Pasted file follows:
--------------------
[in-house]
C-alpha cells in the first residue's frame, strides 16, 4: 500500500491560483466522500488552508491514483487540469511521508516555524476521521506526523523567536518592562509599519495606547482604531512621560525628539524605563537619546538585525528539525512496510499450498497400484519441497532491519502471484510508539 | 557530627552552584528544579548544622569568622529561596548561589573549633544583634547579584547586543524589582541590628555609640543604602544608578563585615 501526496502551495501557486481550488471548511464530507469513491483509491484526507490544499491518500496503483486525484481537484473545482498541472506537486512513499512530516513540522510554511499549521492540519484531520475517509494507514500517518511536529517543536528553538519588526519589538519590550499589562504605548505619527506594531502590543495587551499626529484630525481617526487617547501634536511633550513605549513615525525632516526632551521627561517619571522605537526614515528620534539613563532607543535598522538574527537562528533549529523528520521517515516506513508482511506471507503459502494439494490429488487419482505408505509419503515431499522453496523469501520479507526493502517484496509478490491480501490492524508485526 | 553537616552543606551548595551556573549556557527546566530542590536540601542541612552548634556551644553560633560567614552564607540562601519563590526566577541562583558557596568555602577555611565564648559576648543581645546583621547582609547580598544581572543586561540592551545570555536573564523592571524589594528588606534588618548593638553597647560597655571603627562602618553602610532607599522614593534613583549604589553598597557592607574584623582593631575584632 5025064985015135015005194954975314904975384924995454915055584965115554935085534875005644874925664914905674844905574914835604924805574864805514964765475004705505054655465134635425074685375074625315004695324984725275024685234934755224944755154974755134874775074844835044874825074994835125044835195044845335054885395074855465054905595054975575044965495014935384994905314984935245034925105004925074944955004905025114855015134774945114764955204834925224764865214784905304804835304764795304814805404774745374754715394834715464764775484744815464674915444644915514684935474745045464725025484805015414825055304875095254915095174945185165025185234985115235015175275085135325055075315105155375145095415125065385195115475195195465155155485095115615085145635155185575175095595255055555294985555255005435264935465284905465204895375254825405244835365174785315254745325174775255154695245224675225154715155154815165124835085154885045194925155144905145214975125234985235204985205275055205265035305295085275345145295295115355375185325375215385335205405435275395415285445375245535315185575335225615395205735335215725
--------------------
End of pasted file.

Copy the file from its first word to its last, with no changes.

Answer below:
[in-house]
C-alpha cells in the first residue's frame, strides 16, 4: 500500500491560483466522500488552508491514483487540469511521508516555524476521521506526523523567536518592562509599519495606547482604531512621560525628539524605563537619546538585525528539525512496510499450498497400484519441497532491519502471484510508539 | 557530627552552584528544579548544622569568622529561596548561589573549633544583634547579584547586543524589582541590628555609640543604602544608578563585615 501526496502551495501557486481550488471548511464530507469513491483509491484526507490544499491518500496503483486525484481537484473545482498541472506537486512513499512530516513540522510554511499549521492540519484531520475517509494507514500517518511536529517543536528553538519588526519589538519590550499589562504605548505619527506594531502590543495587551499626529484630525481617526487617547501634536511633550513605549513615525525632516526632551521627561517619571522605537526614515528620534539613563532607543535598522538574527537562528533549529523528520521517515516506513508482511506471507503459502494439494490429488487419482505408505509419503515431499522453496523469501520479507526493502517484496509478490491480501490492524508485526 | 553537616552543606551548595551556573549556557527546566530542590536540601542541612552548634556551644553560633560567614552564607540562601519563590526566577541562583558557596568555602577555611565564648559576648543581645546583621547582609547580598544581572543586561540592551545570555536573564523592571524589594528588606534588618548593638553597647560597655571603627562602618553602610532607599522614593534613583549604589553598597557592607574584623582593631575584632 5025064985015135015005194954975314904975384924995454915055584965115554935085534875005644874925664914905674844905574914835604924805574864805514964765475004705505054655465134635425074685375074625315004695324984725275024685234934755224944755154974755134874775074844835044874825074994835125044835195044845335054885395074855465054905595054975575044965495014935384994905314984935245034925105004925074944955004905025114855015134774945114764955204834925224764865214784905304804835304764795304814805404774745374754715394834715464764775484744815464674915444644915514684935474745045464725025484805015414825055304875095254915095174945185165025185234985115235015175275085135325055075315105155375145095415125065385195115475195195465155155485095115615085145635155185575175095595255055555294985555255005435264935465284905465204895375254825405244835365174785315254745325174775255154695245224675225154715155154815165124835085154885045194925155144905145214975125234985235204985205275055205265035305295085275345145295295115355375185325375215385335205405435275395415285445375245535315185575335225615395205735335215725